Brunello E, Brunelli M, Bogina G, et al. FGFR-1 amplification in metastatic lymph-nodal and haematogenous lobular breast carcinoma. J Exp Clin Cancer Res. 2012;31:103.
McCart Reed AE, Kutasovic JR, Lakhani SR, Simpson PT. Invasive lobular carcinoma of the breast: morphology, biomarkers and ‘omics. Breast Cancer Res. 2015;17:12.
Christgen M, Derksen P. Lobular breast cancer: molecular basis, mouse and cellular models. Breast Cancer Res. 2015;17:16.
du Toit RS, Locker AP, Ellis IO, et al. An evaluation of differences in prognosis, recurrence patterns and receptor status between invasive lobular and other invasive carcinomas of the breast. Eur J Surg Oncol. 1991;17:251–7.
Wasif N, Maggard MA, Ko CY, Giuliano AE. Invasive lobular vs. ductal breast cancer: a stage-matched comparison of outcomes. Ann Surg Oncol. 2010;17:1862–9.
Rakha EA, El-Sayed ME, Powe DG, et al. Invasive lobular carcinoma of the breast: response to hormonal therapy and outcomes. Eur J Cancer. 2008;44:73–83.
Pestalozzi BC, Zahrieh D, Mallon E, et al. Distinct clinical and prognostic features of infiltrating lobular carcinoma of the breast: combined results of 15 International Breast Cancer Study Group clinical trials. J Clin Oncol. 2008;26:3006–14.
Coates AS, Winer EP, Goldhirsch A, et al. Tailoring therapies-improving the management of early breast cancer: St Gallen International Expert Consensus on the Primary Therapy of Early Breast Cancer 2015. Ann Oncol. 2015;26:1533–46.
Andre F, Arnedos M, Goubar A, et al. Ki67--no evidence for its use in node-positive breast cancer. Nat Rev Clin Oncol. 2015;12:296–301.
Urruticoechea A, Smith IE, Dowsett M. Proliferation marker Ki-67 in early breast cancer. J Clin Oncol. 2005;23:7212–20.
Cheang MC, Chia SK, Voduc D, et al. Ki67 index, HER2 status, and prognosis of patients with luminal B breast cancer. J Natl Cancer Inst. 2009;101:736–50.
Shuster JJ. Median follow-up in clinical trials. J Clin Oncol. 1991;9:191–2.
Horton T, Lausen B. On the exact distribution of maximally selected rank statistics. Comput Stat Data Anal. 2003;43:121–37.
Hess KR. Graphical methods for assessing violations of the proportional hazards assumption in Cox regression. Stat Med. 1995;14:1707–23.
Harrell Jr FE, Lee KL, Califf RM, et al. Regression modelling strategies for improved prognostic prediction. Stat Med. 1984;3:143–52.
Sauerbrei W, Schumacher M. A bootstrap resampling procedure for model building: application to the Cox regression model. Stat Med. 1992;11:2093–109.
Iasonos A, Schrag D, Raj GV, Panageas KS. How to build and interpret a nomogram for cancer prognosis. J Clin Oncol. 2008;26:1364–70.
Bria E, Di Modugno F, Sperduti I, et al. Prognostic impact of alternative splicing-derived hMENA isoforms in resected, node-negative, non-small-cell lung cancer. Oncotarget. 2014;5:11054–63.
Lazar AA, Cole BF, Bonetti M, Gelber RD. Evaluation of treatment-effect heterogeneity using biomarkers measured on a continuous scale: subpopulation treatment effect pattern plot. J Clin Oncol. 2010;28:4539–44.
de Azambuja E, Cardoso F, de Castro Jr G, et al. Ki-67 as prognostic marker in early breast cancer: a meta-analysis of published studies involving 12,155 patients. Br J Cancer. 2007;96:1504–13.
Criscitiello C, Disalvatore D, De Laurentiis M, et al. High Ki-67 score is indicative of a greater benefit from adjuvant chemotherapy when added to endocrine therapy in luminal B HER2 negative and node-positive breast cancer. Breast. 2014;23:69–75.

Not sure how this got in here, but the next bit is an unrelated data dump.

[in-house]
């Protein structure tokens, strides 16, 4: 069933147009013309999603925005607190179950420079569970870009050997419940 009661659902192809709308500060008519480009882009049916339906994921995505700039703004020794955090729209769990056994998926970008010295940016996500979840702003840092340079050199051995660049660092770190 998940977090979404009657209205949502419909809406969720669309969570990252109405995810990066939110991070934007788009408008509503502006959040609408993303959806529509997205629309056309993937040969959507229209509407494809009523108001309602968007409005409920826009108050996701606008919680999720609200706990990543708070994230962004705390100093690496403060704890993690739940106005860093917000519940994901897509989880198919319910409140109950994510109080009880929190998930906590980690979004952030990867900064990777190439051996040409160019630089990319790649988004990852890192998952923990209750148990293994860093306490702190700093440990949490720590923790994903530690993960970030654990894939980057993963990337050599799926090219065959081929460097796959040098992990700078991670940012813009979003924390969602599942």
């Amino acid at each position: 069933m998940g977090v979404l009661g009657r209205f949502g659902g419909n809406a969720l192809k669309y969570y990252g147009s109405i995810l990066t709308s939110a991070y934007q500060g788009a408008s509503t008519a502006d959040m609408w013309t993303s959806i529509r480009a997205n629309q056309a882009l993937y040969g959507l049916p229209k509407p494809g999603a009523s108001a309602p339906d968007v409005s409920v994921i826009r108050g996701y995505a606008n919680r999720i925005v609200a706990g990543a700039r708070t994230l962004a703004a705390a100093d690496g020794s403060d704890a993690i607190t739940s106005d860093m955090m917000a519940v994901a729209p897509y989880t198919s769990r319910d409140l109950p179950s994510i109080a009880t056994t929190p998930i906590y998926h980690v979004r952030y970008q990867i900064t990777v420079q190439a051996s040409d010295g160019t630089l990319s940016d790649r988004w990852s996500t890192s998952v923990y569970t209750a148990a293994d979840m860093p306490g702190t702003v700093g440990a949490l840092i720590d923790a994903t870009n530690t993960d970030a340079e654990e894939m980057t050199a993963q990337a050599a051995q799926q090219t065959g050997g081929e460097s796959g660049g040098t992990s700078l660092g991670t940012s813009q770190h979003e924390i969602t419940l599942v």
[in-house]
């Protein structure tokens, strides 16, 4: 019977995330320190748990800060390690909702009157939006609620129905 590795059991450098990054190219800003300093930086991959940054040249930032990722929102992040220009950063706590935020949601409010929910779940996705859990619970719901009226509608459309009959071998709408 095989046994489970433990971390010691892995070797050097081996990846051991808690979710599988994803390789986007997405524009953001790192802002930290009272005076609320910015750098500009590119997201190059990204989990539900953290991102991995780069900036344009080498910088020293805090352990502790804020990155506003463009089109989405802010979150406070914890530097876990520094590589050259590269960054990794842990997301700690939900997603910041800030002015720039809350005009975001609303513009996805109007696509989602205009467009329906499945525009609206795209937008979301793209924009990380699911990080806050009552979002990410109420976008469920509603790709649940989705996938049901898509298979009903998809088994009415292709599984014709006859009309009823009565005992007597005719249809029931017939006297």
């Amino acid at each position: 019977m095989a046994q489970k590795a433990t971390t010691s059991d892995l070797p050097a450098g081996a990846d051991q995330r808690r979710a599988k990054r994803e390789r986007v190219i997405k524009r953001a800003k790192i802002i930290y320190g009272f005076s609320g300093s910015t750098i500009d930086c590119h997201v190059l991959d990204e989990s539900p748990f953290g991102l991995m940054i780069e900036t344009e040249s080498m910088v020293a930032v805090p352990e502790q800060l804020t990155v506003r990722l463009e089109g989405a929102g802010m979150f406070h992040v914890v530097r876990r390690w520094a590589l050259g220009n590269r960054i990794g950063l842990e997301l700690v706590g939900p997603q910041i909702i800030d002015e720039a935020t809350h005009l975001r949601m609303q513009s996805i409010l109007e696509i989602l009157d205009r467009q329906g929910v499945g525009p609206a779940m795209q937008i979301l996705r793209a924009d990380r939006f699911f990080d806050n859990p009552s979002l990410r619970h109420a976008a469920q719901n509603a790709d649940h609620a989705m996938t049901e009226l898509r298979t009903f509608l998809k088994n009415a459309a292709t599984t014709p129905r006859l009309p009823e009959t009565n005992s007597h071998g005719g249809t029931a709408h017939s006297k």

Yin ZQ, Liu JJ, Xu YC, et al. A 41-gene signature derived from breast cancer stem cells as a predictor of survival. J Exp Clin Cancer Res. 2014;33:49.
Zhou X, Wang X, Huang Z, et al. An ER-associated miRNA signature predicts prognosis in ER-positive breast cancer. J Exp Clin Cancer Res. 2014;33:94.
Polley MY, Leung SC, Gao D, et al. An international study to increase concordance in Ki67 scoring. Mod Pathol. 2015;28:778–86.
Orvieto E, Maiorano E, Bottiglieri L, et al. Clinicopathologic characteristics of invasive lobular carcinoma of the breast: results of an analysis of 530 cases from a single institution. Cancer. 2008;113:1511–20.
Narbe U, Bendahl PO, Grabau D, et al. Invasive lobular carcinoma of the breast: long-term prognostic value of Ki67 and histological grade, alone and in combination with estrogen receptor. Springerplus. 2014;3:70.
Truin W, Voogd AC, Vreugdenhil G, et al. Effect of adjuvant chemotherapy in postmenopausal patients with invasive ductal versus lobular breast cancer. Ann Oncol. 2012;23:2859–65.
Paik S, Tang G, Shak S, et al. Gene expression and benefit of chemotherapy in women with node-negative, estrogen receptor-positive breast cancer. J Clin Oncol. 2006;24:3726–34.
This work was supported by a grant of the Italian Association for Cancer Research (AIRC-MFAG 14282, and AIRC-5X1000 12182 and 12214) and a Fellowship Award of the International Association for the Study of Lung Cancer (IASLC).
The authors declare that they have no competing interests.
Conceptions and design of the analysis: LC, MB, EB; Data collection and assembly: LC, MB, EB, IZ; Data analysis and interpretation: LC, IS, EB; Manuscript writing: LC, EB; Final approval: all authors.
Giampaolo Tortora and Emilio Bria shared last co-authorship.
Disease-Free Survival (DFS) [Panel A and C] and Overall Survival (OS) [Panel B and D], according to dichotomized Ki67 [Cut-off 6 %: Panel A-B; Cut-off 21 % Panel C-D] for patients with invasive lobular carcinoma (ILC); p-value: log-rank analysis. (TIFF 5811 kb)
Disease-Free Survival (DFS) [Panel A and C] and Overall Survival (OS) [Panel B and D] according to Ki67, for patients with lymph-nodes negative [Panel A and B] and lymph-nodes positive [Panel C and D] estrogen receptor positive/HER2-negative invasive lobular carcinoma (ILC); p-value: log-rank analysis. (TIF 386 kb)
About this article
Cite this article
Carbognin, L., Sperduti, I., Brunelli, M. et al. Subpopulation Treatment Effect Pattern Plot (STEPP) analysis of Ki67 assay according to histology: prognostic relevance for resected early stage ‘pure’ and ‘mixed’ lobular breast cancer. J Exp Clin Cancer Res 35, 50 (2016) doi:10.1186/s13046-016-0325-z
- Breast cancer